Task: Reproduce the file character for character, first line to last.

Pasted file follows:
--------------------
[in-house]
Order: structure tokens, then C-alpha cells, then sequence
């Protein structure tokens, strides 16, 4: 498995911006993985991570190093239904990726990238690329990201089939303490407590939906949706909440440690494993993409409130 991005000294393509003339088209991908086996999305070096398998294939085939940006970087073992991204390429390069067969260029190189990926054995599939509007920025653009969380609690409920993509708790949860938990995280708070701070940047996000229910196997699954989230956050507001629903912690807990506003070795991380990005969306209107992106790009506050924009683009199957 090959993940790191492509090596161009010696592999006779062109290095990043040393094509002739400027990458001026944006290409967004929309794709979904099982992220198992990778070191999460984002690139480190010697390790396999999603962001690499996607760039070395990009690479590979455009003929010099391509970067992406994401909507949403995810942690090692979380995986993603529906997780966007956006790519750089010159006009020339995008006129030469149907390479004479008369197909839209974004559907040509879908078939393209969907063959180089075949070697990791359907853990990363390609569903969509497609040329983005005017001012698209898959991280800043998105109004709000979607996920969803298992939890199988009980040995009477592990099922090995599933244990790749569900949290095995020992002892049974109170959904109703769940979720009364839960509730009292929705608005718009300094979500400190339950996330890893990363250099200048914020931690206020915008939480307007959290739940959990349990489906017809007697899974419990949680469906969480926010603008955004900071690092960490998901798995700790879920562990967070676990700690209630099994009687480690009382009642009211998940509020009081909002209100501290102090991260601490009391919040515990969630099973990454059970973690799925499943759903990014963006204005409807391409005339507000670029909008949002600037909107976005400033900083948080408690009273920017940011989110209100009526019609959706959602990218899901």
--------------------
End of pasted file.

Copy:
[in-house]
Order: structure tokens, then C-alpha cells, then sequence
């Protein structure tokens, strides 16, 4: 498995911006993985991570190093239904990726990238690329990201089939303490407590939906949706909440440690494993993409409130 991005000294393509003339088209991908086996999305070096398998294939085939940006970087073992991204390429390069067969260029190189990926054995599939509007920025653009969380609690409920993509708790949860938990995280708070701070940047996000229910196997699954989230956050507001629903912690807990506003070795991380990005969306209107992106790009506050924009683009199957 090959993940790191492509090596161009010696592999006779062109290095990043040393094509002739400027990458001026944006290409967004929309794709979904099982992220198992990778070191999460984002690139480190010697390790396999999603962001690499996607760039070395990009690479590979455009003929010099391509970067992406994401909507949403995810942690090692979380995986993603529906997780966007956006790519750089010159006009020339995008006129030469149907390479004479008369197909839209974004559907040509879908078939393209969907063959180089075949070697990791359907853990990363390609569903969509497609040329983005005017001012698209898959991280800043998105109004709000979607996920969803298992939890199988009980040995009477592990099922090995599933244990790749569900949290095995020992002892049974109170959904109703769940979720009364839960509730009292929705608005718009300094979500400190339950996330890893990363250099200048914020931690206020915008939480307007959290739940959990349990489906017809007697899974419990949680469906969480926010603008955004900071690092960490998901798995700790879920562990967070676990700690209630099994009687480690009382009642009211998940509020009081909002209100501290102090991260601490009391919040515990969630099973990454059970973690799925499943759903990014963006204005409807391409005339507000670029909008949002600037909107976005400033900083948080408690009273920017940011989110209100009526019609959706959602990218899901």